Michael Merritt Donovan of Brooklyn, N.Y., and Greenport, N.Y., died suddenly in the early morning hours of Nov. 11, 2022, at the age of 71. He was a loving husband and proud father of twins, a brother, a caring friend and a colleague.
Born the first of three children to Jean deNoyelles and Bill Donovan on Oct. 6, 1951, Michael lived the first year of his life in the Orthodox Jewish neighborhood of Ocean Parkway. He was raised in Mount Lebanon, Pa., along with his two sisters, Jeanmarie and Suzy, until the family moved to Dresher, Pa. The Donovans spent summers in Greenport with their grandparents Capt. Harry Horton and Marguerite “Marge” Horton, whose family home they continue to live in and love.
Michael graduated from Germantown Academy in Pennsylvania, earned a B.A. from SUNY/Albany (after some fitful starts in other colleges) and later an M.A. and Ph.D in anthropology from New York University.
Early in life he was a bit of a wanderer. Michael’s hitchhiking adventures across the U.S., the Mideast, Africa and parts of Europe offered rich material that contributed to wild, often humorous stories and deep friendships, and later, these journeys likely fed his decision to study anthropology.
Prior to earning his doctorate, Michael worked as a cook in several restaurants (for a period cooking alongside Anthony Bourdain before he was famous) and later drew upon these skills, expressing his love of family and friends through nightly meals and occasional feasts. It was through his cooking that he wooed his then-girlfriend, Erica Herman, who became his wife of 26 years.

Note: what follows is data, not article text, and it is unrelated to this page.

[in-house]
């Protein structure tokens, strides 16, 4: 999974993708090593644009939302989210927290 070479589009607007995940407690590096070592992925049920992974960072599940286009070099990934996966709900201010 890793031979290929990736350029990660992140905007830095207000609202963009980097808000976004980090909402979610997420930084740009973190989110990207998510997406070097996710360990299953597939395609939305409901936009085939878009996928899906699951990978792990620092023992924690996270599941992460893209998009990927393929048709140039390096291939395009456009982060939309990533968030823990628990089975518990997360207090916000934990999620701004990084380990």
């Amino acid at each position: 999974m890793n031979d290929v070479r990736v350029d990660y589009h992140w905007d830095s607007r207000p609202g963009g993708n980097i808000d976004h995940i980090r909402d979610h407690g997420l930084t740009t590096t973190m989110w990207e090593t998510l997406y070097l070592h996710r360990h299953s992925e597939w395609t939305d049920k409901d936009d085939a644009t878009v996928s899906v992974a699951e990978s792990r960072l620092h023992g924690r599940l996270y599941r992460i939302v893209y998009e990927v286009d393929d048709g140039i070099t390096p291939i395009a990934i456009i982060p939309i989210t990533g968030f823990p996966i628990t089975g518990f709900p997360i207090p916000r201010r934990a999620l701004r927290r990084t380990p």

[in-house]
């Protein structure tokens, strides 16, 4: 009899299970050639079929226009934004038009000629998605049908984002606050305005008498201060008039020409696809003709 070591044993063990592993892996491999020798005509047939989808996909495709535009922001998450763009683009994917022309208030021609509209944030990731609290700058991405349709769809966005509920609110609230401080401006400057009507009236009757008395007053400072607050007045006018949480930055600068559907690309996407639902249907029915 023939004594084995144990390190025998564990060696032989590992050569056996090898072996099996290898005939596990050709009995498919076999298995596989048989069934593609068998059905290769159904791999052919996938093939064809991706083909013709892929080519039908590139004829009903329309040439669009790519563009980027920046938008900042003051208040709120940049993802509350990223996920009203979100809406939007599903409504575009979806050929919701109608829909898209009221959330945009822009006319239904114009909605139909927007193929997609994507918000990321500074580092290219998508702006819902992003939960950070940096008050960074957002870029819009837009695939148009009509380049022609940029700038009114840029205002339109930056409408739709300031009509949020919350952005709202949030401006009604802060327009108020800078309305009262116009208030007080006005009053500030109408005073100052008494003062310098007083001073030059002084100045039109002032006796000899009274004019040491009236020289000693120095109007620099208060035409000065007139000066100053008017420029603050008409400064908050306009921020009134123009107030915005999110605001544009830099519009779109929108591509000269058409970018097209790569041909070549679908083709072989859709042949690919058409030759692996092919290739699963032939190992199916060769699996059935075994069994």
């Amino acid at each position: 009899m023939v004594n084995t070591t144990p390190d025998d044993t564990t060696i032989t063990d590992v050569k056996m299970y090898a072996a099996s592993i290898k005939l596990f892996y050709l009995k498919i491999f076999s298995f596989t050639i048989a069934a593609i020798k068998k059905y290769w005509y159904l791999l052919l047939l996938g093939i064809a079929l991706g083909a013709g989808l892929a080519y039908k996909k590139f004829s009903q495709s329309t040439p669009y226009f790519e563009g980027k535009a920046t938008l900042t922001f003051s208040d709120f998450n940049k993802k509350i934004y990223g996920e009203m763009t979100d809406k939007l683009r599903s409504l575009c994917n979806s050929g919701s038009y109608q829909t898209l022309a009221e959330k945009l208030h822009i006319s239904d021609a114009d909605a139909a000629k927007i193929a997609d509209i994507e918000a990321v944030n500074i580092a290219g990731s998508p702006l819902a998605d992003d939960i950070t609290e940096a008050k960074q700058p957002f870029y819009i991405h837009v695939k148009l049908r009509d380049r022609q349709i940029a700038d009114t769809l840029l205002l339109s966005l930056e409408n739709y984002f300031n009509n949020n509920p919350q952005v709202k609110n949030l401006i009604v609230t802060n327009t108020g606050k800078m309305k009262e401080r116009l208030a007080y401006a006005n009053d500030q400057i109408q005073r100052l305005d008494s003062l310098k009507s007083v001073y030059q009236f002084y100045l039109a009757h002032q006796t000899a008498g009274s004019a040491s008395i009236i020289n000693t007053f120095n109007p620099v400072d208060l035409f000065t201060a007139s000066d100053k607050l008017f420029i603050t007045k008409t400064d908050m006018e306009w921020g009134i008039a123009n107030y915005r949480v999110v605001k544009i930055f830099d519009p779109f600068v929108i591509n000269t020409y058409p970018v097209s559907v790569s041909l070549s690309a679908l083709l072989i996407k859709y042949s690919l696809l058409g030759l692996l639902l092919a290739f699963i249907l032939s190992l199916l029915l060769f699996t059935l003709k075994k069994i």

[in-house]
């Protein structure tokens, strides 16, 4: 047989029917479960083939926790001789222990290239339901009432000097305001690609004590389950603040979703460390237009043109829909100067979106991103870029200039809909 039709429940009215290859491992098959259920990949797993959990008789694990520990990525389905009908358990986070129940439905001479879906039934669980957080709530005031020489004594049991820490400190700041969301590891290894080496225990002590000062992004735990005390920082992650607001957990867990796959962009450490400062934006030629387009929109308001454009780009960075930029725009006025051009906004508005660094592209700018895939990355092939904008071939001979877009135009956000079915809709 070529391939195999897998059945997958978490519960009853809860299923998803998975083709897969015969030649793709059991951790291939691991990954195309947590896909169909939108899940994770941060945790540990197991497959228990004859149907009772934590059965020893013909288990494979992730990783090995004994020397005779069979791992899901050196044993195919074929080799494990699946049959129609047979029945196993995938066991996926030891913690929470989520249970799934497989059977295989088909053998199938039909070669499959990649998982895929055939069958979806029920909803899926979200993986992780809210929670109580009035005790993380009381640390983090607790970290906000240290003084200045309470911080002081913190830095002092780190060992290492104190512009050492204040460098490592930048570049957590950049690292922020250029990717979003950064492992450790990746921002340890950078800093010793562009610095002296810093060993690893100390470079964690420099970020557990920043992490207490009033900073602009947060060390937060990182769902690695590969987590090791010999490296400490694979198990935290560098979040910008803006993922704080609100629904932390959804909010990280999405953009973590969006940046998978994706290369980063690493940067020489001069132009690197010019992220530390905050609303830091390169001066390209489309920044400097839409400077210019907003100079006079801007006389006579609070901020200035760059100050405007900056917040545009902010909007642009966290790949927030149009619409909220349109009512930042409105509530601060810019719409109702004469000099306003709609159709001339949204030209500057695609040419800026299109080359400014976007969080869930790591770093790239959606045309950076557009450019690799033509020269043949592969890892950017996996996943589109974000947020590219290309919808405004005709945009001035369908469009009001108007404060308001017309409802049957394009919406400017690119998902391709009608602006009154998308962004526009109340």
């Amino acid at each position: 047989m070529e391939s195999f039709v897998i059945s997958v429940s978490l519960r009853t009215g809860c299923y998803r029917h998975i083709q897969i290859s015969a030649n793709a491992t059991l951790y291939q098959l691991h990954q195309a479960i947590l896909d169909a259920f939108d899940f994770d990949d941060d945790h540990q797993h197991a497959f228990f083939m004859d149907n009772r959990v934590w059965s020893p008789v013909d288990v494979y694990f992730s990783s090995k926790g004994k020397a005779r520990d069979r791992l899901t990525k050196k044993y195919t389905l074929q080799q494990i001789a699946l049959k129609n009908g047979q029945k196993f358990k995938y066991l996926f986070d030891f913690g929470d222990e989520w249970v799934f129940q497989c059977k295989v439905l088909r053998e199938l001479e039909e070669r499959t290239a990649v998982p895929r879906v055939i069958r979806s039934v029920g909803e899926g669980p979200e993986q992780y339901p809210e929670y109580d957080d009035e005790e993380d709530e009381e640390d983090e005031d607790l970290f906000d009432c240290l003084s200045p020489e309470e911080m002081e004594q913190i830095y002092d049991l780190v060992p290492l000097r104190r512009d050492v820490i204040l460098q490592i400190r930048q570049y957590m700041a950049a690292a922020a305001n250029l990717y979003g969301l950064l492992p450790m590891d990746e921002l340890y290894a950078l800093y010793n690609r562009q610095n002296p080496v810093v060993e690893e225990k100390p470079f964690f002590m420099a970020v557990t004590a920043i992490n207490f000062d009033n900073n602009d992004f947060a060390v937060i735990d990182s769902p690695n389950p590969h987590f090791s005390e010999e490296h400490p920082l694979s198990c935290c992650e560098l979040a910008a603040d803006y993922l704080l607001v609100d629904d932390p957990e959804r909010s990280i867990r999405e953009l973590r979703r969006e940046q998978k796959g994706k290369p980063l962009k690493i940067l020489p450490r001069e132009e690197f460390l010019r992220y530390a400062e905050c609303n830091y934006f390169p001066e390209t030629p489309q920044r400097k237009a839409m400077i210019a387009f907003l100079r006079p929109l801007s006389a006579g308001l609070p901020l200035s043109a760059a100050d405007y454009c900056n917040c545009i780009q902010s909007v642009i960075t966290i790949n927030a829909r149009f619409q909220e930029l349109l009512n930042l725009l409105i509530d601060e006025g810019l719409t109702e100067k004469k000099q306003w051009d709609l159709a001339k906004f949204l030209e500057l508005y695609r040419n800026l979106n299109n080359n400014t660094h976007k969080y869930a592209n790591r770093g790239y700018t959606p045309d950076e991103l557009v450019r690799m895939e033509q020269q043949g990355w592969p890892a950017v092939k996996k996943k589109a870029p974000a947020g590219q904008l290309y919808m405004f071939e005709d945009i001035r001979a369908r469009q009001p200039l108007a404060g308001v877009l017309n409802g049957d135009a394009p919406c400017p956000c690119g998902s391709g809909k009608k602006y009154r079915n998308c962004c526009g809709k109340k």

Michael had a capacity to listen with deep empathy and to discover underlying meanings and connections. His chosen field was cultural anthropology and he studied historical changes in Kipsigi land-use patterns in Kenya as the Kipsigi people were transitioning from pastoralists to tea farmers and other forms of cash cropping. His work captured the changes in cultural values and kinship that accompanied these economic transitions.
Michael was a founding partner of Practica Group and over the last 24 years he worked as a writer and consultant, taking a fresh look at the cultural spaces inhabited by categories, brands, products, services and institutions. He wrote extensively about changing ideas of community and pursued projects that allowed him to observe people and places transformed by technologies, consumption and political economies. Still, he always returned to Kenya for inspiration. A colleague described Michael as “formidable in both head and heart and he always brought both to any project.”
He took these skills as an anthropologist into his everyday life — bringing them to light at his children’s New York City schools as part of the School Leadership Team. It was in these meetings that he would magically use three words, “I wonder if … ,” gently nudging the tide of the committee. He would go on to say, “I just think it would be helpful if we thought about it differently” — words that helped to make great changes for the schools.
His life was spent with his children, wife, family and friends and he could often be found swimming in an inlet behind his Greenport house called Widow’s Hole. As provider and protector, Michael nurtured the idea of “home” as it was realized in his family.
Michael leaves behind his wife, Erica Herman, and their children, twins Harry Moses Herman Donovan and Willa Mae Herman Donovan of Brooklyn, N.Y.; his middle sister, Jeanmarie Hartung, brother-in-law Tom Hartung and their children and grandchildren; younger sister, Suzanne Donovan, brother-in-law Brian Armstrong; half-brothers, Tom Donovan and Jimmy Donovan; and aunt Patti Donovan and cousins.
Interment took place at Sterling Cemetery. Memorial donations may be made to Peconic Land Trust, Brooklyn Botanic Garden or the International Rescue Committee.
This is a paid notice.